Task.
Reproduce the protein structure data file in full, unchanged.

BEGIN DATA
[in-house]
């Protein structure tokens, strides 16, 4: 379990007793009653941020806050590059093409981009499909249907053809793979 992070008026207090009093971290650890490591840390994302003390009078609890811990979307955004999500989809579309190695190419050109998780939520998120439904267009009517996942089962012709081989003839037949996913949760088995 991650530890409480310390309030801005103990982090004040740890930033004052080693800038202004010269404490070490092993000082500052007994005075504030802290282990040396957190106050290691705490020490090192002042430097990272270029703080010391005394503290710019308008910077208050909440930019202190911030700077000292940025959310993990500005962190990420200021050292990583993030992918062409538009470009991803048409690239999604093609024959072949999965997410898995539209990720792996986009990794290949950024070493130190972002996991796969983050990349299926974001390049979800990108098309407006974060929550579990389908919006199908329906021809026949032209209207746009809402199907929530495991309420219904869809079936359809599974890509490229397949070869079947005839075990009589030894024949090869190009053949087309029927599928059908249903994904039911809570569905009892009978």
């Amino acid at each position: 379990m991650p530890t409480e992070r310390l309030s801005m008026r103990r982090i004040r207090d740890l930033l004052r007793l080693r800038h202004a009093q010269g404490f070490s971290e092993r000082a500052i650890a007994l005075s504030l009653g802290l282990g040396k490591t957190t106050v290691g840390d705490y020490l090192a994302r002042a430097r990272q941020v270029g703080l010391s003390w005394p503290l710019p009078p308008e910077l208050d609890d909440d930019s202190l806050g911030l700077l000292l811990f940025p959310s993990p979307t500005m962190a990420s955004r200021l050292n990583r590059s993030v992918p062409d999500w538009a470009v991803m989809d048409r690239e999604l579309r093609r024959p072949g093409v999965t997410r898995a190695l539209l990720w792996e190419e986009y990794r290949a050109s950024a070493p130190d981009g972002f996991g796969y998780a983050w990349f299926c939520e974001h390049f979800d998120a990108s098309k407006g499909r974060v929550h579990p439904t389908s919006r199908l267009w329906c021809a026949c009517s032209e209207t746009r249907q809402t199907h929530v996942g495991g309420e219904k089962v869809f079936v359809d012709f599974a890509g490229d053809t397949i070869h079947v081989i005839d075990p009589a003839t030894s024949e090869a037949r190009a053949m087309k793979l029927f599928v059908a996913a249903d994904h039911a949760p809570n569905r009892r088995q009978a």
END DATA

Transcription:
[in-house]
């Protein structure tokens, strides 16, 4: 379990007793009653941020806050590059093409981009499909249907053809793979 992070008026207090009093971290650890490591840390994302003390009078609890811990979307955004999500989809579309190695190419050109998780939520998120439904267009009517996942089962012709081989003839037949996913949760088995 991650530890409480310390309030801005103990982090004040740890930033004052080693800038202004010269404490070490092993000082500052007994005075504030802290282990040396957190106050290691705490020490090192002042430097990272270029703080010391005394503290710019308008910077208050909440930019202190911030700077000292940025959310993990500005962190990420200021050292990583993030992918062409538009470009991803048409690239999604093609024959072949999965997410898995539209990720792996986009990794290949950024070493130190972002996991796969983050990349299926974001390049979800990108098309407006974060929550579990389908919006199908329906021809026949032209209207746009809402199907929530495991309420219904869809079936359809599974890509490229397949070869079947005839075990009589030894024949090869190009053949087309029927599928059908249903994904039911809570569905009892009978």
């Amino acid at each position: 379990m991650p530890t409480e992070r310390l309030s801005m008026r103990r982090i004040r207090d740890l930033l004052r007793l080693r800038h202004a009093q010269g404490f070490s971290e092993r000082a500052i650890a007994l005075s504030l009653g802290l282990g040396k490591t957190t106050v290691g840390d705490y020490l090192a994302r002042a430097r990272q941020v270029g703080l010391s003390w005394p503290l710019p009078p308008e910077l208050d609890d909440d930019s202190l806050g911030l700077l000292l811990f940025p959310s993990p979307t500005m962190a990420s955004r200021l050292n990583r590059s993030v992918p062409d999500w538009a470009v991803m989809d048409r690239e999604l579309r093609r024959p072949g093409v999965t997410r898995a190695l539209l990720w792996e190419e986009y990794r290949a050109s950024a070493p130190d981009g972002f996991g796969y998780a983050w990349f299926c939520e974001h390049f979800d998120a990108s098309k407006g499909r974060v929550h579990p439904t389908s919006r199908l267009w329906c021809a026949c009517s032209e209207t746009r249907q809402t199907h929530v996942g495991g309420e219904k089962v869809f079936v359809d012709f599974a890509g490229d053809t397949i070869h079947v081989i005839d075990p009589a003839t030894s024949e090869a037949r190009a053949m087309k793979l029927f599928v059908a996913a249903d994904h039911a949760p809570n569905r009892r088995q009978a």